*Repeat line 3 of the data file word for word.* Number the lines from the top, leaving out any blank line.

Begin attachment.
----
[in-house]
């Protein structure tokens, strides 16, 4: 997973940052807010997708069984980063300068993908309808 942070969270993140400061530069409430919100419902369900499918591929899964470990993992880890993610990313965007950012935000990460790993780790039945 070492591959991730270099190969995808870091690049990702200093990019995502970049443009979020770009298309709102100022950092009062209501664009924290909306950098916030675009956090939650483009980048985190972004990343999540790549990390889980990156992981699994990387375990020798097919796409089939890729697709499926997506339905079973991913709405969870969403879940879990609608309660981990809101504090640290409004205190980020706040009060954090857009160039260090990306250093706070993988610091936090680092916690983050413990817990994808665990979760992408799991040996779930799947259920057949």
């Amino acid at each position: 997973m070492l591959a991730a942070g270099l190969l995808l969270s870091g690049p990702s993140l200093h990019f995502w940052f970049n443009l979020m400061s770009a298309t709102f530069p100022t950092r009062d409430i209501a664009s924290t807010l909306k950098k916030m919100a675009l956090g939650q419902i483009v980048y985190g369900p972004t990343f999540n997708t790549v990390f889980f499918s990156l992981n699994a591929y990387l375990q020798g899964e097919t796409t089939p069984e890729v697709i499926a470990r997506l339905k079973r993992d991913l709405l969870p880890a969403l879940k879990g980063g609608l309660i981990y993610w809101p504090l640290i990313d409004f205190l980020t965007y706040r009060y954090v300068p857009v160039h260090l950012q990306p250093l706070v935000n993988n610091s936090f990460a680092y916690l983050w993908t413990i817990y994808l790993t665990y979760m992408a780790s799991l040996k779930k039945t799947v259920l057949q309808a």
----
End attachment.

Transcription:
């Amino acid at each position: 997973m070492l591959a991730a942070g270099l190969l995808l969270s870091g690049p990702s993140l200093h990019f995502w940052f970049n443009l979020m400061s770009a298309t709102f530069p100022t950092r009062d409430i209501a664009s924290t807010l909306k950098k916030m919100a675009l956090g939650q419902i483009v980048y985190g369900p972004t990343f999540n997708t790549v990390f889980f499918s990156l992981n699994a591929y990387l375990q020798g899964e097919t796409t089939p069984e890729v697709i499926a470990r997506l339905k079973r993992d991913l709405l969870p880890a969403l879940k879990g980063g609608l309660i981990y993610w809101p504090l640290i990313d409004f205190l980020t965007y706040r009060y954090v300068p857009v160039h260090l950012q990306p250093l706070v935000n993988n610091s936090f990460a680092y916690l983050w993908t413990i817990y994808l790993t665990y979760m992408a780790s799991l040996k779930k039945t799947v259920l057949q309808a």